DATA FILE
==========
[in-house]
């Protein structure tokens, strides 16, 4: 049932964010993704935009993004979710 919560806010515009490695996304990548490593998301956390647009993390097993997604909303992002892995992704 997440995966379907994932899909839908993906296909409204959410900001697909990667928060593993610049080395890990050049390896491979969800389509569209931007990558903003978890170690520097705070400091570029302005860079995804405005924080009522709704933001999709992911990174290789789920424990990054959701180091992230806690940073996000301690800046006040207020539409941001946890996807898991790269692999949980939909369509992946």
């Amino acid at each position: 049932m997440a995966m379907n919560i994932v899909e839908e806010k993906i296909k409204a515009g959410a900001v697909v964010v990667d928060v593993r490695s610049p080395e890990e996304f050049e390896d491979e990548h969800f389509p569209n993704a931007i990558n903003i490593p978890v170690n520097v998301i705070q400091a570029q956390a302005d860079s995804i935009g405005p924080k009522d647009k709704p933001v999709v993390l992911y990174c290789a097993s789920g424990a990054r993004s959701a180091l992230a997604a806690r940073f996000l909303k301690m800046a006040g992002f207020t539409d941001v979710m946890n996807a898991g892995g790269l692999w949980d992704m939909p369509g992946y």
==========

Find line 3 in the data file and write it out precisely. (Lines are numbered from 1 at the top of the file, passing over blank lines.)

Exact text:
């Amino acid at each position: 049932m997440a995966m379907n919560i994932v899909e839908e806010k993906i296909k409204a515009g959410a900001v697909v964010v990667d928060v593993r490695s610049p080395e890990e996304f050049e390896d491979e990548h969800f389509p569209n993704a931007i990558n903003i490593p978890v170690n520097v998301i705070q400091a570029q956390a302005d860079s995804i935009g405005p924080k009522d647009k709704p933001v999709v993390l992911y990174c290789a097993s789920g424990a990054r993004s959701a180091l992230a997604a806690r940073f996000l909303k301690m800046a006040g992002f207020t539409d941001v979710m946890n996807a898991g892995g790269l692999w949980d992704m939909p369509g992946y």